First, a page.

Seventy-four subjects with uncomplicated Type 2 diabetes and dyslipidemia were involved in a randomized, double-blind, placebo-controlled 2 ´ 2 factorial intervention. Subjects were randomly assigned to receive an oral dose of 100 mg CoQ10 twice daily (200 mg/d), 200 mg fenofibrate each morning, both, or neither for 12 weeks.
Fenofibrate did not alter blood pressure, HbA(1c), or plasma F2-isoprostanes. There was a three-fold increase in plasma CoQ10 concentration (3.4 ± 0.3 micro mol/L, P < 0.001) as a result of CoQ10 supplementation. The main effect of CoQ10 was to significantly decrease systolic (-6.1 ± 2.6 mmHg, P = 0.021) and diastolic (-2.9 ± 1.4 mmHg, P = 0.048) blood pressure and HbA(1c) (-0.37 ± 0.17%, P = 0.032). Plasma F2-isoprostane concentrations were not altered by CoQ10 (0.14 ± 0.15 nmol/L, P = 0.345).
These results show that CoQ10 supplementation may improve blood pressure and long-term glycemic control in subjects with Type 2 diabetes, but these improvements were not associated with reduced oxidative stress, as assessed by F2-isoprostanes.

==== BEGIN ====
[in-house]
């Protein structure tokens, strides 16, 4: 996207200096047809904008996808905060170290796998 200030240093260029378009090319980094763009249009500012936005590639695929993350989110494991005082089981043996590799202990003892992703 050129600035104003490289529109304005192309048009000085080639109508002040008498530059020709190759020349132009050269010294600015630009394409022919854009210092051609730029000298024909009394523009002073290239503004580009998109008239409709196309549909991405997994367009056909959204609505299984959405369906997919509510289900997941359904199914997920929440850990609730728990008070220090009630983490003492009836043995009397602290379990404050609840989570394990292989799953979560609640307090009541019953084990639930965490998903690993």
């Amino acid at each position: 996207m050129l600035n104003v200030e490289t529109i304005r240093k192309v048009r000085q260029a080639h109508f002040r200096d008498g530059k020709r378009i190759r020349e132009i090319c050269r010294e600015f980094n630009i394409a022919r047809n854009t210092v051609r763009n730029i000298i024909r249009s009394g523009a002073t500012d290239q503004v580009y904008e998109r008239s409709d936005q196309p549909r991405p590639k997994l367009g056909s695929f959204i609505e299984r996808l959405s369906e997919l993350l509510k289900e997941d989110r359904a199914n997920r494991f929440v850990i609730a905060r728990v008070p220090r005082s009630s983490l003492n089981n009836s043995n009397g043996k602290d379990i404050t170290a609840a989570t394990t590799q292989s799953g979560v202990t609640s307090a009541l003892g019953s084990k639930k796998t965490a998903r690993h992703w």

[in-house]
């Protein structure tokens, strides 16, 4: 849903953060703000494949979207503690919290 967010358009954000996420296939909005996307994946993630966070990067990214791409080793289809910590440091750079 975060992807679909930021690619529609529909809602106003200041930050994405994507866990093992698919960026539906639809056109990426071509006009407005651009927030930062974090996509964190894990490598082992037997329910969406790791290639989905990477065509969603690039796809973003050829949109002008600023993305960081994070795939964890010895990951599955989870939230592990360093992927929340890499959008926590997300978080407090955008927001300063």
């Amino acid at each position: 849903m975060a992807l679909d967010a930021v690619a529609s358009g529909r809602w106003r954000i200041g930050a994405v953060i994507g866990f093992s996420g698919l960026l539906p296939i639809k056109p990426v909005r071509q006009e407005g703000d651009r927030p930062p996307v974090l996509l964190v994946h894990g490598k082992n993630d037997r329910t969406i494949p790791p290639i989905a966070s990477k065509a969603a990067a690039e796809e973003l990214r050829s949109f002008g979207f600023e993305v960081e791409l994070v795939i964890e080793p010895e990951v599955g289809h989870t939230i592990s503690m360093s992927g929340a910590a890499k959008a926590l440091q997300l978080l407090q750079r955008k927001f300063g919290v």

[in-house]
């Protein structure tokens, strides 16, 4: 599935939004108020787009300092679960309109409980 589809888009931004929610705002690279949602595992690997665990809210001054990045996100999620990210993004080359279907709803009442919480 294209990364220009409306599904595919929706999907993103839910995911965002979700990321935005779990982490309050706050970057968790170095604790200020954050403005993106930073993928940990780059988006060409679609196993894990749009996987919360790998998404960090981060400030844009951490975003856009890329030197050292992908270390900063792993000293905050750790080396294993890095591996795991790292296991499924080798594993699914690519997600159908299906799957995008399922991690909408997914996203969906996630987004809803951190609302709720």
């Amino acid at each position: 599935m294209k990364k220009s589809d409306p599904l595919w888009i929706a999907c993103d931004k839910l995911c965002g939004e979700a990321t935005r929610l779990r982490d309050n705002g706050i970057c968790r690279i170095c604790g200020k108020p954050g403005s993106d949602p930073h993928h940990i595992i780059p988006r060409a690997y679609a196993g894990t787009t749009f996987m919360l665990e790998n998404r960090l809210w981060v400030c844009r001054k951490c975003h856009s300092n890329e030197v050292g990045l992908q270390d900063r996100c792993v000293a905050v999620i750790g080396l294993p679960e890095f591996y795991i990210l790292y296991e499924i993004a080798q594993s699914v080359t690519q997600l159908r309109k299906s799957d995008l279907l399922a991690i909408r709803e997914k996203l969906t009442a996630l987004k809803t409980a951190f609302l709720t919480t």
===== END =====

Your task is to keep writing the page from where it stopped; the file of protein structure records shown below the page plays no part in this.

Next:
1. Singh RB, et al. Effect of coenzyme Q10 on risk of atherosclerosis in patients with recent myocardial infarction. Mol Cell Biochem 2003;246:75-82.
2. Engelsen J, et al. Effect of Coenzyme Q10 and Ginkgo biloba on warfarin dosage in patients on long-term warfarin treatment. A randomized, double-blind, placebo-controlled cross-over trial. Ugeskr Laeger 2003;165:1868-1871.
3. Butler MG, et al. Coenzyme Q10 levels in Prader-Willi syndrome: Comparison with obese and non-obese subjects. Am J Med Genet 2003;119:168-171.
4. Gazdik F, et al. Levels of coenzyme Q10 in asthmatics. Bratisl Lek Listy 2002;103:353-356.
5. Hodgson JM, et al. Coenzyme Q10 improves blood pressure and glycaemic control: A controlled trial in subjects with type 2 diabetes. Eur J Clin Nutr 2002;56: 1137-1142.